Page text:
As USC continues to advance its Specific Plan for development of the University Park community, it remains unclear how the university will change its relationship with the neighborhood.
With nicknames like “University of Spoiled Children” and the “University of South Central,” USC has long had the reputation of a ritzy college in the middle of a not-so-nice neighborhood.
And those stereotypes even have statistics to back them up. According to the Los Angeles Times, 53 violent crimes have occurred in the University Park area since January, and a median household income of $18,533 is low for both the city and county of Los Angeles.
Perhaps because of these statistics, university officials have planned the redevelopment of the University Village shopping center as one of the largest components of the USC Specific Plan.
The proposed redevelopment of the center will create more than 2 million square feet of new student-faculty housing as well as add more retail outlets and restaurants, according to David Galaviz, executive director for local government relations at USC. The university wants the project to benefit the community as well as students and has held more than 250 public meetings since the start of the project to encourage residents of the area to get involved.
The response from the community has shown that USC’s efforts are working. As evidence, Galaviz pointed to a public hearing held by the city planning department in March that drew a crowd of 800.
“One of the challenges is that people think the university doesn’t have strong relationships with the community, but if we didn’t, we wouldn’t be able to get 800 people to a hearing,” Galaviz said.
The project will also create an estimated 12,000 jobs, but the community involvement it will bring could be more important.
“The university feels that by redeveloping the new Village, we can enhance the strong ties that already exist,” Galaviz said. “We can create a new center where community members and especially students can spend time in one place. That doesn’t exist in the current Village.”
Though the university seems confident about the inclusion of the community, some community members themselves are concerned.
David Robinson, the political director of Strategic Actions for a Just Economy — a group that lobbies on behalf of residents and community members — said many families have been pushed out of the neighborhood in recent years by rising rent prices. The group worries that more university development will only aggravate this trend; they want USC to add more affordable housing to its plan.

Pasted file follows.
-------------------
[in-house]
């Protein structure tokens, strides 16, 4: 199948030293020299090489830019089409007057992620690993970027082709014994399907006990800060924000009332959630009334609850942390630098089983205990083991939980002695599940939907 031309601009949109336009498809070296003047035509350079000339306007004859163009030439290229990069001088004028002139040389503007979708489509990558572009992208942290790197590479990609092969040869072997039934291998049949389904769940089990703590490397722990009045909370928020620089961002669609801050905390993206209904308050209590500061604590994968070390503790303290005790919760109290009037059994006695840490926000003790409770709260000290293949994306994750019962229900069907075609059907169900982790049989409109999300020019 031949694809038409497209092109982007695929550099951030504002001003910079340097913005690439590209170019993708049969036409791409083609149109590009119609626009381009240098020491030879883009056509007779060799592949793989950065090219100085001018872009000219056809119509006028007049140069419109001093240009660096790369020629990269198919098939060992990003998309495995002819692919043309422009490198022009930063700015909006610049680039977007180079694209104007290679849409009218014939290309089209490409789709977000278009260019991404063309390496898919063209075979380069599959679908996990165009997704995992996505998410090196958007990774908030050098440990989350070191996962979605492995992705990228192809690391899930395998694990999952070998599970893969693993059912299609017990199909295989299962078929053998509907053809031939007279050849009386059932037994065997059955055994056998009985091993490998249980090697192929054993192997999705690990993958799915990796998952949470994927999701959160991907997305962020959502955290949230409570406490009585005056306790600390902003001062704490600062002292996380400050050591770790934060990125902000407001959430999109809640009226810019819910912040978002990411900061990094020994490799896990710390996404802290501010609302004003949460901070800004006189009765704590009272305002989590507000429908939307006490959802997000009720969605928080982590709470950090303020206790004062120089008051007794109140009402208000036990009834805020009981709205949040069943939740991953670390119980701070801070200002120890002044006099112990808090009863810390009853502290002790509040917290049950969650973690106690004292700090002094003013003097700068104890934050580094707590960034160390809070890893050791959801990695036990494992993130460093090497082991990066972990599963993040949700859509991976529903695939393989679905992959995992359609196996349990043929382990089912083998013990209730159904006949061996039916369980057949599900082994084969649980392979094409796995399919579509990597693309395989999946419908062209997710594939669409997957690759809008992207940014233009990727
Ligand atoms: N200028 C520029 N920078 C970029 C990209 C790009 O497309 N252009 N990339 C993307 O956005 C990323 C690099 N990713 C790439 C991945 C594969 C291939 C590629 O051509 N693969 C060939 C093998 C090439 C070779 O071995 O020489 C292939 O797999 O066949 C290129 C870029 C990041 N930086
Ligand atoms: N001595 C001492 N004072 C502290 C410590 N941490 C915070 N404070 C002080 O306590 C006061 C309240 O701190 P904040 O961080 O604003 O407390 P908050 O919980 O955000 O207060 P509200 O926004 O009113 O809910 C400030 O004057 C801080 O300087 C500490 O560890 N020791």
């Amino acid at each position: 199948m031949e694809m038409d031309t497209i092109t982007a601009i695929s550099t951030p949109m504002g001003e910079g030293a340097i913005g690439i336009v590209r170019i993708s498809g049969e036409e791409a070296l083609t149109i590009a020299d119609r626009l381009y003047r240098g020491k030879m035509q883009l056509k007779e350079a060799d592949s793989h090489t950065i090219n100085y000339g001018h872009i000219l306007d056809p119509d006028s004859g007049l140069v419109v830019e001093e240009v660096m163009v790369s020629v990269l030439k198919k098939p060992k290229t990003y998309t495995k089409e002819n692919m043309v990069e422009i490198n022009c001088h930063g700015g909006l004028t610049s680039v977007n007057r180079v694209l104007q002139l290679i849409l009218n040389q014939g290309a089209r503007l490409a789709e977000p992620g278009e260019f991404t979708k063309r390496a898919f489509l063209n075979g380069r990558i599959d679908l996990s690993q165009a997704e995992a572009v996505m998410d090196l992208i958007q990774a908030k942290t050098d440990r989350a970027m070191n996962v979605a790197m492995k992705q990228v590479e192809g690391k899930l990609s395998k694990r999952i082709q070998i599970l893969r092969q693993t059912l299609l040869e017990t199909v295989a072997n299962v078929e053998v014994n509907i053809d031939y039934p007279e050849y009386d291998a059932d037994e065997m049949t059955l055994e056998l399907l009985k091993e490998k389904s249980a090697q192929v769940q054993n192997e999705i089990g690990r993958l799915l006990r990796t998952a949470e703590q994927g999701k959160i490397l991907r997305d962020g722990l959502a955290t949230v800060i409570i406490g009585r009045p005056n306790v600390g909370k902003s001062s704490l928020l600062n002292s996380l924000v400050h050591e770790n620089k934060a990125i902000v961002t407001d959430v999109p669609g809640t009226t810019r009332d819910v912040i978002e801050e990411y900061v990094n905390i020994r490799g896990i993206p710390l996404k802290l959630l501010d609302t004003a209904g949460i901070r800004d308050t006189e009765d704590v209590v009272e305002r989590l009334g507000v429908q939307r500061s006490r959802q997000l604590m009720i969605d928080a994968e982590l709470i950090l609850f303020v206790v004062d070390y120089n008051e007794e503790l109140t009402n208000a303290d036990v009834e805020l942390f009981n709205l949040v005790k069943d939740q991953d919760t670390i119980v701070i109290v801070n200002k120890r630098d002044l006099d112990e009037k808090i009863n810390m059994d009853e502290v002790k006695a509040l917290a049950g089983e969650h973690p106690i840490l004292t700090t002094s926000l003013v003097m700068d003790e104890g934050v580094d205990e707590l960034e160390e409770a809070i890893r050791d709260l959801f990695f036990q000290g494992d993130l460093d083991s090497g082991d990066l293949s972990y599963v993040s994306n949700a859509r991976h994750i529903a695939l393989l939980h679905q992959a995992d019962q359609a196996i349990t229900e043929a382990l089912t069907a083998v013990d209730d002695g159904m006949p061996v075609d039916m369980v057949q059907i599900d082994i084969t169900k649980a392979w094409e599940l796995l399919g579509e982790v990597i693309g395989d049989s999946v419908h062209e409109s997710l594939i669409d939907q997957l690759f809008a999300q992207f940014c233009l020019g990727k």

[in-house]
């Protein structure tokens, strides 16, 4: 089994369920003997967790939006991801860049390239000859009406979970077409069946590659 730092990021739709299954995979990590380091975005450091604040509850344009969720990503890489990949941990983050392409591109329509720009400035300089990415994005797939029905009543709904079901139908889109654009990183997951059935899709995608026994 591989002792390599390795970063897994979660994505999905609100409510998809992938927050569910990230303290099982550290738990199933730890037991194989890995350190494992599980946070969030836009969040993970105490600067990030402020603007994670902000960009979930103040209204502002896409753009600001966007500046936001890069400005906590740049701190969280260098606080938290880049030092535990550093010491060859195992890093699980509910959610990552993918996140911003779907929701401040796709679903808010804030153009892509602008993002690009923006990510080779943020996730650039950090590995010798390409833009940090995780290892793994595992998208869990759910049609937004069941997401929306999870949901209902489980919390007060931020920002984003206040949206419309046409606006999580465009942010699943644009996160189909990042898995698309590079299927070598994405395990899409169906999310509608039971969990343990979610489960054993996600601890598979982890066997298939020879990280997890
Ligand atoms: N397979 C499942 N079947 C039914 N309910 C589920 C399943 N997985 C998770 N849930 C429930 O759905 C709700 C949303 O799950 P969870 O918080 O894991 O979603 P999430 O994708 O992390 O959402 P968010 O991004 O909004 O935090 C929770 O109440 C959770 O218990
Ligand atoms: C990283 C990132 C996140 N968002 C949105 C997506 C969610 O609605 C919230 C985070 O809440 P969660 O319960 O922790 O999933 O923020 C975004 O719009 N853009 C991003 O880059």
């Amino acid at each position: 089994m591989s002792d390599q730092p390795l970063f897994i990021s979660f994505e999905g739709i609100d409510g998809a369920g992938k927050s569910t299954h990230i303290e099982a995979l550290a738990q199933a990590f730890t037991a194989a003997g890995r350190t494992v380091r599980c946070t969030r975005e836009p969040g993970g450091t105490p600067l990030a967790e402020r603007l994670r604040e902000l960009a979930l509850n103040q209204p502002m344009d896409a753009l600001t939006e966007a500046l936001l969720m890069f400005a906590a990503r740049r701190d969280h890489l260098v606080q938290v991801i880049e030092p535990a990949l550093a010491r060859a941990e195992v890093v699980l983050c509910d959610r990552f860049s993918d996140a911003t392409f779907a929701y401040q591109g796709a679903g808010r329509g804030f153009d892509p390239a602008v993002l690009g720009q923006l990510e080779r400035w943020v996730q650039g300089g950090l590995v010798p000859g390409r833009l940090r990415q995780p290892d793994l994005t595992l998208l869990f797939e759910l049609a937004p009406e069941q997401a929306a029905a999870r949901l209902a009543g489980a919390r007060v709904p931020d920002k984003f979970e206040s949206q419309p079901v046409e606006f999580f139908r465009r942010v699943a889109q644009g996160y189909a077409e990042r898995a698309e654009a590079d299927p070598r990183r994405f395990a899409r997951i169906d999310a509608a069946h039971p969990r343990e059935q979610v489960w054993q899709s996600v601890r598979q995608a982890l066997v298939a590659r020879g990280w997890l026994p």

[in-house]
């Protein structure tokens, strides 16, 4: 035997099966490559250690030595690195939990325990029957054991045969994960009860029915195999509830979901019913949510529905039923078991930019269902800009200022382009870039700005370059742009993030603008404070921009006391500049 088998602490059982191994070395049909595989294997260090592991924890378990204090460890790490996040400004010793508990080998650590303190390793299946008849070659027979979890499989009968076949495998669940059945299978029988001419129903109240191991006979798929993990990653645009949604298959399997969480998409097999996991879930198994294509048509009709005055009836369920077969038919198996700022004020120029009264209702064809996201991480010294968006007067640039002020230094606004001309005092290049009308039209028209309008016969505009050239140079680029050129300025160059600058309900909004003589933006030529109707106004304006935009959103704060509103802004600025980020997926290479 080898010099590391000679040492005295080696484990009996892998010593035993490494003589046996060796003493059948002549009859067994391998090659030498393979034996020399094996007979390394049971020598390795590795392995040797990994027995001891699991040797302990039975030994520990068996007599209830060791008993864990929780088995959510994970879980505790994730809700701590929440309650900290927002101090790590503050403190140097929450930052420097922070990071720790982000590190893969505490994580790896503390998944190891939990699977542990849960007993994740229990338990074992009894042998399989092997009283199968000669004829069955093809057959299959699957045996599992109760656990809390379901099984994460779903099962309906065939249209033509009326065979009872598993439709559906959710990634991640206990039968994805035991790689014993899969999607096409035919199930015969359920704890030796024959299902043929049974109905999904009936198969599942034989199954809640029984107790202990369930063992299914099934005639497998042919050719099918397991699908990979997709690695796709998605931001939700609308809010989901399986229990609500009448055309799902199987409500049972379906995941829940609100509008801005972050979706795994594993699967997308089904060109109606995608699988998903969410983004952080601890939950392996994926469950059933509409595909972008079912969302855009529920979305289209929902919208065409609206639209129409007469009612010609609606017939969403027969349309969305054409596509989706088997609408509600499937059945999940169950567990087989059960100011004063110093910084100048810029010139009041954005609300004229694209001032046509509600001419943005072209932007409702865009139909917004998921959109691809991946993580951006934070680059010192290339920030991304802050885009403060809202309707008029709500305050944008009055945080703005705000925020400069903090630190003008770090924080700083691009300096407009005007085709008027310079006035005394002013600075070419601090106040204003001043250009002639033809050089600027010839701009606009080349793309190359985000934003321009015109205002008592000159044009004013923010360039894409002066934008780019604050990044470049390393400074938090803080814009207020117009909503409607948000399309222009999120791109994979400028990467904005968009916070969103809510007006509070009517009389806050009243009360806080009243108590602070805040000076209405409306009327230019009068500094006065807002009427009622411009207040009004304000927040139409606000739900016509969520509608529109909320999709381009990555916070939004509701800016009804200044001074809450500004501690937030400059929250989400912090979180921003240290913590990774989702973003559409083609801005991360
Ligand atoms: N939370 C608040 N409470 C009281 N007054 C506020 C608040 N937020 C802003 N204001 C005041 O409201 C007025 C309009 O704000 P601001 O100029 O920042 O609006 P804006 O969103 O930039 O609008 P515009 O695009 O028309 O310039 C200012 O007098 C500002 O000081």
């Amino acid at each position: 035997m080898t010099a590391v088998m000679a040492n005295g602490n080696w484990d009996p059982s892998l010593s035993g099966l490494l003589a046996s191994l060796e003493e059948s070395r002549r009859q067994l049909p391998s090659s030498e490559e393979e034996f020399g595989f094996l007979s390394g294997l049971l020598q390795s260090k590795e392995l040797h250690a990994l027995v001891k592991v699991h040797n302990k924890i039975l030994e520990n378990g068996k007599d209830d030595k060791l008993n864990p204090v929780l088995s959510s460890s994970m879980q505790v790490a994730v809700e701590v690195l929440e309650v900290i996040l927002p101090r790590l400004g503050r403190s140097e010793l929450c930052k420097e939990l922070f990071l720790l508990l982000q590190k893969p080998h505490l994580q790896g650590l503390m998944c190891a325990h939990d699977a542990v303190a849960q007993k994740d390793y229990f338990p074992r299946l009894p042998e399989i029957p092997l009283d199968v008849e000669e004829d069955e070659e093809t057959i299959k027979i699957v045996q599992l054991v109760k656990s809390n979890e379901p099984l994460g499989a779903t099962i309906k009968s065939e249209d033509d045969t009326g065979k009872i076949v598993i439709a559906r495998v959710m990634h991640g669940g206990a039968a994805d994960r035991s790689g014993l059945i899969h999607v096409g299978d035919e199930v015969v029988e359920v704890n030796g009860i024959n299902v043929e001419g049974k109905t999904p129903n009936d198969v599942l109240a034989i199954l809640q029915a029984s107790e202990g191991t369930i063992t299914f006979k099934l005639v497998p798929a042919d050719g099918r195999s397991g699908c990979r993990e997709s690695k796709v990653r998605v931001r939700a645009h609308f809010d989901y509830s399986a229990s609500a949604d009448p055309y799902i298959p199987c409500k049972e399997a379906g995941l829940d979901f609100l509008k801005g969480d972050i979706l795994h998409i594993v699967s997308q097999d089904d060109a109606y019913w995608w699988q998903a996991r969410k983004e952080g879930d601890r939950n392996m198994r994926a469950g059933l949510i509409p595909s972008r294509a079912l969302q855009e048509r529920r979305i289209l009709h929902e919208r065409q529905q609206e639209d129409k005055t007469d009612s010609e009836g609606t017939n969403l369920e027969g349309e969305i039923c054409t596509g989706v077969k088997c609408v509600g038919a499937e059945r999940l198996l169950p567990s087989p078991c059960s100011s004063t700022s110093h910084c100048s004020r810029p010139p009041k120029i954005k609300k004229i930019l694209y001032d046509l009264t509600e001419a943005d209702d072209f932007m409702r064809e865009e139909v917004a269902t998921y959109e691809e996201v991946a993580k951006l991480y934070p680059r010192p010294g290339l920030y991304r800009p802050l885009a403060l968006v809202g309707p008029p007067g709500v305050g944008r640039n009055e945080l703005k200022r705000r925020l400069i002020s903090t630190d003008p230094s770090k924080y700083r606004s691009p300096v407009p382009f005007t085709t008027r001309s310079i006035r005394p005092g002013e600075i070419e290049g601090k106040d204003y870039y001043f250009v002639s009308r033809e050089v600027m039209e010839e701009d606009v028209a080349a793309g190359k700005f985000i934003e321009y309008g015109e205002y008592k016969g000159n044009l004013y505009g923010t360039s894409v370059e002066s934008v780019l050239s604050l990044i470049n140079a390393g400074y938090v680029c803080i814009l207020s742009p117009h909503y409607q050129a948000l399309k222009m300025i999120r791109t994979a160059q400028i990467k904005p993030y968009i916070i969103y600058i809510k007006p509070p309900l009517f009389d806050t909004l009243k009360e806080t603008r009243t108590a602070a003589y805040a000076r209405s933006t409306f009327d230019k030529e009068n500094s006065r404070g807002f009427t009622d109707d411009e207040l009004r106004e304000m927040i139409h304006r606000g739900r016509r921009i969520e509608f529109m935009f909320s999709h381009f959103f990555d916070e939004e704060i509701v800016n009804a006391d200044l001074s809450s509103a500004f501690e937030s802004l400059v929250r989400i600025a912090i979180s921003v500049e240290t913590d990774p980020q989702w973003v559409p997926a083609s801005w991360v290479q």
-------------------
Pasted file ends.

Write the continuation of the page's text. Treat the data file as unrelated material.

“Instead of tens of families, we are saying roughly a couple thousand families should be able to stay in the neighborhood based on a combination of affordable housing, small business support and local hiring,” Robinson said. “Their plan right now will not help more than a token representation of the community today.”
Gabriela Garcia, community organizer for SAJE and 12-year resident of the area, said residents also want to ensure the development doesn’t eradicate their neighborhoods and sense of community.
“This development will really define how our neighborhood looks for the next 100 years,” Garcia said. “We want to make sure residents are not pushed out of that process.”
The development of The Village, including the loss of Superior Market and other small businesses, is another concern.
“Some families are feeling that this is not their place anymore. They want to preserve the neighborhood. This is where their babysitter lives or where their favorite bakery is,” Garcia said.
Some students also noted the importance of finding a compromise with the community.
“It is unfortunate that the university’s gain could end up being the greater community’s loss,” said Denise Ge, a junior majoring in international relations global business. “It is the job of students and alumni to encourage the school to include more affordable businesses in The Village.”
Though residents still have major concerns about the project, Robinson said, the community is still hopeful that the university will compromise with them to find a mutually beneficial plan.
“If USC wants to do less local hiring but more affordable housing and more small business support, that’s great. That’s up for negotiation, but right now USC has taken a very oppositional stance,” Robinson said. “What we want is a win-win … a plan that will serve USC, its students [and] its staff, but will also serve the local community.”